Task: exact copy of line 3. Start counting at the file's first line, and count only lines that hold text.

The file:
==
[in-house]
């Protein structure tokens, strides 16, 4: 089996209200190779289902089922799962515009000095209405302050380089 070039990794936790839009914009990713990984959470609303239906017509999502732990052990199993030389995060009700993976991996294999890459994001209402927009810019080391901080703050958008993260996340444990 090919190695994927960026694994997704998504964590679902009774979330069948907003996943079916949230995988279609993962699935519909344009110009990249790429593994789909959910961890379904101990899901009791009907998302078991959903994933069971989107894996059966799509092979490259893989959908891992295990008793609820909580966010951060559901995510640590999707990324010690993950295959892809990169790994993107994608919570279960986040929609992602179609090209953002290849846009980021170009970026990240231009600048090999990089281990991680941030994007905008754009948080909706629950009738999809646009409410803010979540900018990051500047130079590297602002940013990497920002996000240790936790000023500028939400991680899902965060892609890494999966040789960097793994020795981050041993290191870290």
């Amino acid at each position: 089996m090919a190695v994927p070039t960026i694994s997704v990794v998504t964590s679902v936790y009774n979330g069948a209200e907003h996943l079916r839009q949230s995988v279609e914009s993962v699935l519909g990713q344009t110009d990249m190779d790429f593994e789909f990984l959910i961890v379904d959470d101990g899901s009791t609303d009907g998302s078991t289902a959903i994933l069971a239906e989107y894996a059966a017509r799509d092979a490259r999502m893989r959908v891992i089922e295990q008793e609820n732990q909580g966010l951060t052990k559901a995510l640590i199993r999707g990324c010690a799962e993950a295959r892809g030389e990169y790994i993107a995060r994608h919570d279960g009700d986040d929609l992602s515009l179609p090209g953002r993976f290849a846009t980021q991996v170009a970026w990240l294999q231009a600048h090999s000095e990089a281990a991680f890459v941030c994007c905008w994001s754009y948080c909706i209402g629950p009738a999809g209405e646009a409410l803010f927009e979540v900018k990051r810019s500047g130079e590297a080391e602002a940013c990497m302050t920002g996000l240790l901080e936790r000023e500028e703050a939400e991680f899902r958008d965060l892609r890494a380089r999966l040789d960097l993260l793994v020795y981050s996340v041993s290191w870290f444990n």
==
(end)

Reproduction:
């Amino acid at each position: 089996m090919a190695v994927p070039t960026i694994s997704v990794v998504t964590s679902v936790y009774n979330g069948a209200e907003h996943l079916r839009q949230s995988v279609e914009s993962v699935l519909g990713q344009t110009d990249m190779d790429f593994e789909f990984l959910i961890v379904d959470d101990g899901s009791t609303d009907g998302s078991t289902a959903i994933l069971a239906e989107y894996a059966a017509r799509d092979a490259r999502m893989r959908v891992i089922e295990q008793e609820n732990q909580g966010l951060t052990k559901a995510l640590i199993r999707g990324c010690a799962e993950a295959r892809g030389e990169y790994i993107a995060r994608h919570d279960g009700d986040d929609l992602s515009l179609p090209g953002r993976f290849a846009t980021q991996v170009a970026w990240l294999q231009a600048h090999s000095e990089a281990a991680f890459v941030c994007c905008w994001s754009y948080c909706i209402g629950p009738a999809g209405e646009a409410l803010f927009e979540v900018k990051r810019s500047g130079e590297a080391e602002a940013c990497m302050t920002g996000l240790l901080e936790r000023e500028e703050a939400e991680f899902r958008d965060l892609r890494a380089r999966l040789d960097l993260l793994v020795y981050s996340v041993s290191w870290f444990n």